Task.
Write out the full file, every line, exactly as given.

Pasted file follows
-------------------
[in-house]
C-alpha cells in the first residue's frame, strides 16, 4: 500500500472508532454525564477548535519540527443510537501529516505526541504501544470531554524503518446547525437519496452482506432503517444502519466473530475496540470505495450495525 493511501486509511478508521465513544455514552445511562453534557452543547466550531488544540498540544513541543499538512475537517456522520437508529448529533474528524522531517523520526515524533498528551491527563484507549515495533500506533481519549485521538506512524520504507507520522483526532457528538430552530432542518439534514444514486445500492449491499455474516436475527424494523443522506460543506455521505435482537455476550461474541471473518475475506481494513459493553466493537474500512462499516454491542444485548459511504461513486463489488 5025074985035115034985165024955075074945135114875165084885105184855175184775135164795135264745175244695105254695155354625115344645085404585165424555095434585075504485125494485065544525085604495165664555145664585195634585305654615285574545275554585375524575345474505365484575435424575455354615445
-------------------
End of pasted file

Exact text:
[in-house]
C-alpha cells in the first residue's frame, strides 16, 4: 500500500472508532454525564477548535519540527443510537501529516505526541504501544470531554524503518446547525437519496452482506432503517444502519466473530475496540470505495450495525 493511501486509511478508521465513544455514552445511562453534557452543547466550531488544540498540544513541543499538512475537517456522520437508529448529533474528524522531517523520526515524533498528551491527563484507549515495533500506533481519549485521538506512524520504507507520522483526532457528538430552530432542518439534514444514486445500492449491499455474516436475527424494523443522506460543506455521505435482537455476550461474541471473518475475506481494513459493553466493537474500512462499516454491542444485548459511504461513486463489488 5025074985035115034985165024955075074945135114875165084885105184855175184775135164795135264745175244695105254695155354625115344645085404585165424555095434585075504485125494485065544525085604495165664555145664585195634585305654615285574545275554585375524575345474505365484575435424575455354615445